#BHAKTAPUR FESTIVAL l GO BHAKTAPUR (Dot) COM
BHAKTAPUR is a must-see tourist attraction, having been designated as a UNESCO World Heritage Site for its temple complexes, traditional wood carvings, and sculptures. It is the birthplace of Newar architecture and sculpture. Many remnants of the ancient pottery, wood carving, and weaving industries can be found walking around the old town center, as well as beautiful temples, ponds, and old traditional wood houses. The city’s local Newar traditions, festivals, and culture are also very rich.
Bhaktapur means “City Of Devotees” in Sanskrit. Almost no month goes by without some kind of festival being observed.
This ancient new year festival of Bhaktapur takes place at the new year of the Bikram Sambat (B.S)calendar (April). A few days before the new year, the goddess “Bhadrakali” and the god “Bhairabnath” are enshrined in their Raths(chariots) and pulled through the narrow streets of Bhaktapur by crowds of young men.
The chariots rest at certain time-honored places in the city where people come out to throw offerings of flower, rice, coins and red sindur powder(Fragrance).On the last day of the previous year, a huge wooden pole known as a ‘YOSIN DYO’ or a ‘lingo’ is erected on the outskirts of town. Long snake-themed banners dangle from the pole (Nag and Nagini).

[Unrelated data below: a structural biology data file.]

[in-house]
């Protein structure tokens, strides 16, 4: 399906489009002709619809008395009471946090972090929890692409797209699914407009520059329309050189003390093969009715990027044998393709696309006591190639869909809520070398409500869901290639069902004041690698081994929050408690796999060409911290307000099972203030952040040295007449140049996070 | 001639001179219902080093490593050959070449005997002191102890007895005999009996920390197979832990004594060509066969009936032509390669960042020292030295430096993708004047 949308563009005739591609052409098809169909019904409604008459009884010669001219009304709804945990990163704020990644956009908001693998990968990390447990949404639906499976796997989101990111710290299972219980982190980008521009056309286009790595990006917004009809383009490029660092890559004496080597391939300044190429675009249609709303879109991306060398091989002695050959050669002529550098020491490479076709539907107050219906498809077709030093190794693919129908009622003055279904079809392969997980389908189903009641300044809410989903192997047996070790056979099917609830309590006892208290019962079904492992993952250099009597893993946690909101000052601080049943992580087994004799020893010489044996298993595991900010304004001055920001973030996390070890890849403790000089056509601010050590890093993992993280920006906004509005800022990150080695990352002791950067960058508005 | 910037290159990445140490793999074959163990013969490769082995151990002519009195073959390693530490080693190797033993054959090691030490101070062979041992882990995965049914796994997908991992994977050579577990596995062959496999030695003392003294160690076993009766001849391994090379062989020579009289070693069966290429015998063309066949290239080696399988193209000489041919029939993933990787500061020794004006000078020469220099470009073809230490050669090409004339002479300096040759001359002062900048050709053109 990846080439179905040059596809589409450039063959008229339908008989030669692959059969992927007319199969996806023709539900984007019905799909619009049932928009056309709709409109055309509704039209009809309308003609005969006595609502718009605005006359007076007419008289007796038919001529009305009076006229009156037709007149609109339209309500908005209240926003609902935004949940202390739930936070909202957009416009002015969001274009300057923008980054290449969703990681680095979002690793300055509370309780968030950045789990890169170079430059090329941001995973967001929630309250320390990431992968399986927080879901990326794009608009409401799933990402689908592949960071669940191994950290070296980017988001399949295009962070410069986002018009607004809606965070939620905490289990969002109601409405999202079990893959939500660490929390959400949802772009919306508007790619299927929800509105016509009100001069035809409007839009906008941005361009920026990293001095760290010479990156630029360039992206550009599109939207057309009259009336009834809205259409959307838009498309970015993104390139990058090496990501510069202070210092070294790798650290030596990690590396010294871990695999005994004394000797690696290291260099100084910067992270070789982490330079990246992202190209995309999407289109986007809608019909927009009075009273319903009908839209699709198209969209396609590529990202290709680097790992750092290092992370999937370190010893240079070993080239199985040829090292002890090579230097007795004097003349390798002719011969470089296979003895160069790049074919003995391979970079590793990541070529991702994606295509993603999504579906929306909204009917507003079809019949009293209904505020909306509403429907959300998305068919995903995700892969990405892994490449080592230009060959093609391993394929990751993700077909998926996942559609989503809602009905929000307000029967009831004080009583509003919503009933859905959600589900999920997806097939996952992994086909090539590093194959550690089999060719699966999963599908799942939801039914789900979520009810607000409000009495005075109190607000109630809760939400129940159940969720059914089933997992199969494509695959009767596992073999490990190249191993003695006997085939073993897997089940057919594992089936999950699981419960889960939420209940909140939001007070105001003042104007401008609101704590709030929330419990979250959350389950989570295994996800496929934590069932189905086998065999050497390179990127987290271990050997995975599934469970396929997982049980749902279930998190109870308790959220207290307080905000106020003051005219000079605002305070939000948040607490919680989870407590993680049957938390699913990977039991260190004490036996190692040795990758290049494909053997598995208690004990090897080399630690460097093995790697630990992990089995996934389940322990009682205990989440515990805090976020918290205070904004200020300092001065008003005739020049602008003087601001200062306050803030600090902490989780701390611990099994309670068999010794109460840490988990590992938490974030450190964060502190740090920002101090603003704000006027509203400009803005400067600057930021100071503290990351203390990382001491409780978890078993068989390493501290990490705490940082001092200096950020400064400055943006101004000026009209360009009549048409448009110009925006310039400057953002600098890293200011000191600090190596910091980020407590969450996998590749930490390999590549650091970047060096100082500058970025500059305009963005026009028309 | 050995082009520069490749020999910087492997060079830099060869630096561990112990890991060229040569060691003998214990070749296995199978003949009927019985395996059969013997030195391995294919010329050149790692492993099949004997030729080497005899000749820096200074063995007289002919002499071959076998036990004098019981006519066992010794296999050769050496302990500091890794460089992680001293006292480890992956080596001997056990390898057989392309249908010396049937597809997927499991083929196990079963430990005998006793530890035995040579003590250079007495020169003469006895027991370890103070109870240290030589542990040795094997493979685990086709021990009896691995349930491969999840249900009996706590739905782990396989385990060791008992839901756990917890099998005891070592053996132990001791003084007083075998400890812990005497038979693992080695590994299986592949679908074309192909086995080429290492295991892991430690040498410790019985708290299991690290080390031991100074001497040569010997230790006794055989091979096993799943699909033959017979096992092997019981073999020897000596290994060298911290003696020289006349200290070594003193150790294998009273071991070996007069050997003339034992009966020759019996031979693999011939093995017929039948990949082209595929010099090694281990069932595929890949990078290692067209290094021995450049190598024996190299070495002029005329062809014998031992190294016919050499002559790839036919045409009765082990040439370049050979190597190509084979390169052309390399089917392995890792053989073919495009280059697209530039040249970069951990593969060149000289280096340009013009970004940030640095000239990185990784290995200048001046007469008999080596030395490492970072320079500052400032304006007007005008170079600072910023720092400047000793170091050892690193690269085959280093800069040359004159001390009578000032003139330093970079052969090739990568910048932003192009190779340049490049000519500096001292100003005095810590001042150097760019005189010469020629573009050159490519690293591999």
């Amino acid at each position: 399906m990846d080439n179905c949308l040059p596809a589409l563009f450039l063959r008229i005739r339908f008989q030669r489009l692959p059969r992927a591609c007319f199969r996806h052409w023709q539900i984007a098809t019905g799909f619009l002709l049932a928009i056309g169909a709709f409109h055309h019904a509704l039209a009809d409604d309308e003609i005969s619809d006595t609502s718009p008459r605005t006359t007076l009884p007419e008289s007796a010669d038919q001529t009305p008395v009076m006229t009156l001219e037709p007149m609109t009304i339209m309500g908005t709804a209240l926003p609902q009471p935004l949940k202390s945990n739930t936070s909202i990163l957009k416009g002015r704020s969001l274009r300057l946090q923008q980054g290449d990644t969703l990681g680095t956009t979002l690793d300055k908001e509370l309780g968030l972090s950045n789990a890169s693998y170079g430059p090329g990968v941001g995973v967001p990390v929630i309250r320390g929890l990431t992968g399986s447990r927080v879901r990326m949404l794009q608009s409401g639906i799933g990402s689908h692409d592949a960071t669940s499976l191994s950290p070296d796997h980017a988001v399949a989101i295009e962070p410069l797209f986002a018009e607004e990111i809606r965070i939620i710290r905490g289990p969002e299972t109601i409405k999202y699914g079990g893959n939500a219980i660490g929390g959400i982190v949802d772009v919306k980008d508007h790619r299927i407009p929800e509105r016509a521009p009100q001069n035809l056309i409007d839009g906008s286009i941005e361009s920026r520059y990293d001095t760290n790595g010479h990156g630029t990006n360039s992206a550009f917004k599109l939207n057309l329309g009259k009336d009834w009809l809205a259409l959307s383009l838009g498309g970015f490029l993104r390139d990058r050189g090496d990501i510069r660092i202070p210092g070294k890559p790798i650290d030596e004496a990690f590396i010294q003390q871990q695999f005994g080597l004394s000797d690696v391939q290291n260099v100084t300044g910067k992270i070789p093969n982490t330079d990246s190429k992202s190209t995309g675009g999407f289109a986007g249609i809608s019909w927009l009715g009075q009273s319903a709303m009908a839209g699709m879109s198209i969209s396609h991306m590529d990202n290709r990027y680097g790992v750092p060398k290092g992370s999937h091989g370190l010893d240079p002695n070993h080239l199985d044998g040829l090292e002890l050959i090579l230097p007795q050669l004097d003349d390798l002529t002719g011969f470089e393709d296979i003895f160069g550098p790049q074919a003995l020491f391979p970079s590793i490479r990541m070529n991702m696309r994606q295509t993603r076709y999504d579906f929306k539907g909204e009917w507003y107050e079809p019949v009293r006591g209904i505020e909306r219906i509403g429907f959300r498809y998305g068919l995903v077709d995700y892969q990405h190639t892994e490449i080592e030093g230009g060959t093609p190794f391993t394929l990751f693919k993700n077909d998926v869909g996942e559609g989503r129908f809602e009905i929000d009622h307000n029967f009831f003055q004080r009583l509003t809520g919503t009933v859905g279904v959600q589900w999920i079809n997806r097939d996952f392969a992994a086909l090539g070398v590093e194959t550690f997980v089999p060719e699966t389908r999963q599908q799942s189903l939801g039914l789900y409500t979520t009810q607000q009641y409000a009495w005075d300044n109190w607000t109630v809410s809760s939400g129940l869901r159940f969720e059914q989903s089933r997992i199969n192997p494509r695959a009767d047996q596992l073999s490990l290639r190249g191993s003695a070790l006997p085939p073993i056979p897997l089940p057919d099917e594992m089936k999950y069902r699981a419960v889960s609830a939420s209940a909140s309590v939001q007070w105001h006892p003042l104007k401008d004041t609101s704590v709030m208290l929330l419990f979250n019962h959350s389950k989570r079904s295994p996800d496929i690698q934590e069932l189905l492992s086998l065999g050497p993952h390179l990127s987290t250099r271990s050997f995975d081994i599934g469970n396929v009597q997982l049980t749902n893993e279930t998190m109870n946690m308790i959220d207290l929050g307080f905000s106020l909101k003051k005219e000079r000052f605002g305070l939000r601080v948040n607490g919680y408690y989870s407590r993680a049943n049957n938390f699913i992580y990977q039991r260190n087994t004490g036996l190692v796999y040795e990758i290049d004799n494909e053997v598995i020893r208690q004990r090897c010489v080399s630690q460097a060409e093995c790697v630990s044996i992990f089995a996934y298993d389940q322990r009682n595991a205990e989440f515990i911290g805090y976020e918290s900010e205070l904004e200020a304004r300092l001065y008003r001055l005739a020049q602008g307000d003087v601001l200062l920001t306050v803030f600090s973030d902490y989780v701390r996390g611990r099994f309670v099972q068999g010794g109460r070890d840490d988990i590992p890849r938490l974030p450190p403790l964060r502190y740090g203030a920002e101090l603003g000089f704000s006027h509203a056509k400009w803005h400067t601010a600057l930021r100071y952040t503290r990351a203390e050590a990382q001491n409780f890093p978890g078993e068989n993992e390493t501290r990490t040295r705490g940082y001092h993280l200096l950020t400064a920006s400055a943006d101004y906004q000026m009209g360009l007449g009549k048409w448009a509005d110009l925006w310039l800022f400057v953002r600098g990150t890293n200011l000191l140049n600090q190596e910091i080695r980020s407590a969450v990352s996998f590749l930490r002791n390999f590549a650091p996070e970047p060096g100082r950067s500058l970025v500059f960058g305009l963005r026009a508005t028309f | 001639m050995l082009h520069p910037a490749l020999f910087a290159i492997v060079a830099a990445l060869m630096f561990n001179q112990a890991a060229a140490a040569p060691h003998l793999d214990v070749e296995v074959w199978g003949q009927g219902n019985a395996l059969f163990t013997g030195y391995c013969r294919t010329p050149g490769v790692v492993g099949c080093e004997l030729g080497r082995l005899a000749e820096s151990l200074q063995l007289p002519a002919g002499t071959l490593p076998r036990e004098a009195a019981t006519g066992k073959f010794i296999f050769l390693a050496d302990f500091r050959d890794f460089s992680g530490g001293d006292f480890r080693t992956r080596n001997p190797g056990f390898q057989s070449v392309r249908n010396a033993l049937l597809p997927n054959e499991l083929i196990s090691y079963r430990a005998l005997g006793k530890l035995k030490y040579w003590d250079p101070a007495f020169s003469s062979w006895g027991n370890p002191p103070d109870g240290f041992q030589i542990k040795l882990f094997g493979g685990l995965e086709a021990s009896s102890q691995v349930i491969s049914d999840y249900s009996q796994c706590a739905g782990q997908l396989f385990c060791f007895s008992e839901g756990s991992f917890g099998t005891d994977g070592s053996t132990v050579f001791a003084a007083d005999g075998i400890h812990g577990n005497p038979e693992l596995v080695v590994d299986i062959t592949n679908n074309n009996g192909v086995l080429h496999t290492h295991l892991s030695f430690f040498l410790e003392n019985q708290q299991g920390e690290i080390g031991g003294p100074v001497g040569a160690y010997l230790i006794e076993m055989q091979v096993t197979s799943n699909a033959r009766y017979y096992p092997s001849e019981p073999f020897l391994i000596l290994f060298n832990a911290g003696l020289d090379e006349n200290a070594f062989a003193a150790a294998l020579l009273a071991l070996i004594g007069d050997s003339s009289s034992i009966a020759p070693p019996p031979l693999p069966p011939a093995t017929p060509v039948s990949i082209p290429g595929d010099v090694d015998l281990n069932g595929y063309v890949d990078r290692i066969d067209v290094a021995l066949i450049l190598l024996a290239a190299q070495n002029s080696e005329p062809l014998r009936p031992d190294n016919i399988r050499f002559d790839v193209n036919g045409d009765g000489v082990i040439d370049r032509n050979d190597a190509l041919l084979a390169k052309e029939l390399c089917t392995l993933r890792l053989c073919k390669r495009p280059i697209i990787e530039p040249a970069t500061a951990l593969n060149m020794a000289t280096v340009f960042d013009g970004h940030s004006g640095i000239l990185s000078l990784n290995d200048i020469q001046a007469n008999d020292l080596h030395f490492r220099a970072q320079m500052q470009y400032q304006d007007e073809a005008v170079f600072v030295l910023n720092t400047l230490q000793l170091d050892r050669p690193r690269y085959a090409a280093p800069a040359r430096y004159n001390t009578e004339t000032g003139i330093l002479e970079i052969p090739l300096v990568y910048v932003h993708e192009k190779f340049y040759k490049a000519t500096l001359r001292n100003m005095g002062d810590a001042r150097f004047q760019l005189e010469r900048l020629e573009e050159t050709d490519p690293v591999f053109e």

The pole is brought down on New Year’s Day to symbolize victory over evil.To mark the end of Biska Jatra(Bisket Jatra), the chariot is pulled back through the narrow streets of Bhaktapur to its original spot in Taumadhi Square a few days later. Read More…
Sithi Nakha, which occurs in May or June, marks the beginning of the rainy season. The rulers of water Nagas (snakes), it is assumed, leave the wells for other destinations as the water level drops due to the dry season. As part of a festival of cleaning water bodies, the Newar group cleans wetlands, river banks, historic stone spouts, and wells during this period. People eat traditional Newar delicacies like WO(Bara) and Chatamari to commemorate the occasion.
Gathamaga is a straw figure that represents the devil. To rid their neighborhood of bad, residents make Gathamagas and then burn them on fires. On this day, mosquitoes are said to lose a leg.